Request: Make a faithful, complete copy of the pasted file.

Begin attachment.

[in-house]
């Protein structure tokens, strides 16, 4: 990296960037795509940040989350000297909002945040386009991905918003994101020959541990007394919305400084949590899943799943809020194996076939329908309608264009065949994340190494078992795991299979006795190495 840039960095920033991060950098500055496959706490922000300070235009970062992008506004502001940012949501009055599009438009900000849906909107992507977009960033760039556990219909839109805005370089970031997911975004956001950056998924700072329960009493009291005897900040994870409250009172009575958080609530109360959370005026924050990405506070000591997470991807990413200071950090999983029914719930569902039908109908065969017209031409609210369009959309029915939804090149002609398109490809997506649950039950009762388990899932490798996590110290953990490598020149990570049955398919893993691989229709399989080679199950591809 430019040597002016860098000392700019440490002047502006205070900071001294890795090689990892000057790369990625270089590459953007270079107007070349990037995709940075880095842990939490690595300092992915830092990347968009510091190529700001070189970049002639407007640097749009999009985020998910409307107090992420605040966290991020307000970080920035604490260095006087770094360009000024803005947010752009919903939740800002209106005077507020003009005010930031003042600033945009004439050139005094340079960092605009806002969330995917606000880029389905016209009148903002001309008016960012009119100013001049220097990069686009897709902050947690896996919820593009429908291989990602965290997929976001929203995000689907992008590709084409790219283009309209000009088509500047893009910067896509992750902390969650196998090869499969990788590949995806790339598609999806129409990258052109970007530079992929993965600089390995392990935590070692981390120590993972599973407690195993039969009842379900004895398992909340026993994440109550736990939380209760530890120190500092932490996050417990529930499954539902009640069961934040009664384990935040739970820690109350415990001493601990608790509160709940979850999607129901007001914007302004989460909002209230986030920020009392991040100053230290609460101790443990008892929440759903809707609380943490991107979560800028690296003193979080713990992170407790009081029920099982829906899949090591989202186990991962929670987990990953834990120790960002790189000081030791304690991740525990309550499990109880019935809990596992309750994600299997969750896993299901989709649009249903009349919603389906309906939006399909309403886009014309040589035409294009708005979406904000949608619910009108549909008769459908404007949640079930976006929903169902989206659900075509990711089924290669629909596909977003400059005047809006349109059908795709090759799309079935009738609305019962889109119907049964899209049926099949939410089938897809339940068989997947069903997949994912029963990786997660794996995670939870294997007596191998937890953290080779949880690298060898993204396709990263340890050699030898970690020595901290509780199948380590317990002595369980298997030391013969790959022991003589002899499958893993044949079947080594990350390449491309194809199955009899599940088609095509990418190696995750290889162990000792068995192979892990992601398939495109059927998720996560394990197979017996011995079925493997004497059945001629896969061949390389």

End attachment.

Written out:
[in-house]
């Protein structure tokens, strides 16, 4: 990296960037795509940040989350000297909002945040386009991905918003994101020959541990007394919305400084949590899943799943809020194996076939329908309608264009065949994340190494078992795991299979006795190495 840039960095920033991060950098500055496959706490922000300070235009970062992008506004502001940012949501009055599009438009900000849906909107992507977009960033760039556990219909839109805005370089970031997911975004956001950056998924700072329960009493009291005897900040994870409250009172009575958080609530109360959370005026924050990405506070000591997470991807990413200071950090999983029914719930569902039908109908065969017209031409609210369009959309029915939804090149002609398109490809997506649950039950009762388990899932490798996590110290953990490598020149990570049955398919893993691989229709399989080679199950591809 430019040597002016860098000392700019440490002047502006205070900071001294890795090689990892000057790369990625270089590459953007270079107007070349990037995709940075880095842990939490690595300092992915830092990347968009510091190529700001070189970049002639407007640097749009999009985020998910409307107090992420605040966290991020307000970080920035604490260095006087770094360009000024803005947010752009919903939740800002209106005077507020003009005010930031003042600033945009004439050139005094340079960092605009806002969330995917606000880029389905016209009148903002001309008016960012009119100013001049220097990069686009897709902050947690896996919820593009429908291989990602965290997929976001929203995000689907992008590709084409790219283009309209000009088509500047893009910067896509992750902390969650196998090869499969990788590949995806790339598609999806129409990258052109970007530079992929993965600089390995392990935590070692981390120590993972599973407690195993039969009842379900004895398992909340026993994440109550736990939380209760530890120190500092932490996050417990529930499954539902009640069961934040009664384990935040739970820690109350415990001493601990608790509160709940979850999607129901007001914007302004989460909002209230986030920020009392991040100053230290609460101790443990008892929440759903809707609380943490991107979560800028690296003193979080713990992170407790009081029920099982829906899949090591989202186990991962929670987990990953834990120790960002790189000081030791304690991740525990309550499990109880019935809990596992309750994600299997969750896993299901989709649009249903009349919603389906309906939006399909309403886009014309040589035409294009708005979406904000949608619910009108549909008769459908404007949640079930976006929903169902989206659900075509990711089924290669629909596909977003400059005047809006349109059908795709090759799309079935009738609305019962889109119907049964899209049926099949939410089938897809339940068989997947069903997949994912029963990786997660794996995670939870294997007596191998937890953290080779949880690298060898993204396709990263340890050699030898970690020595901290509780199948380590317990002595369980298997030391013969790959022991003589002899499958893993044949079947080594990350390449491309194809199955009899599940088609095509990418190696995750290889162990000792068995192979892990992601398939495109059927998720996560394990197979017996011995079925493997004497059945001629896969061949390389």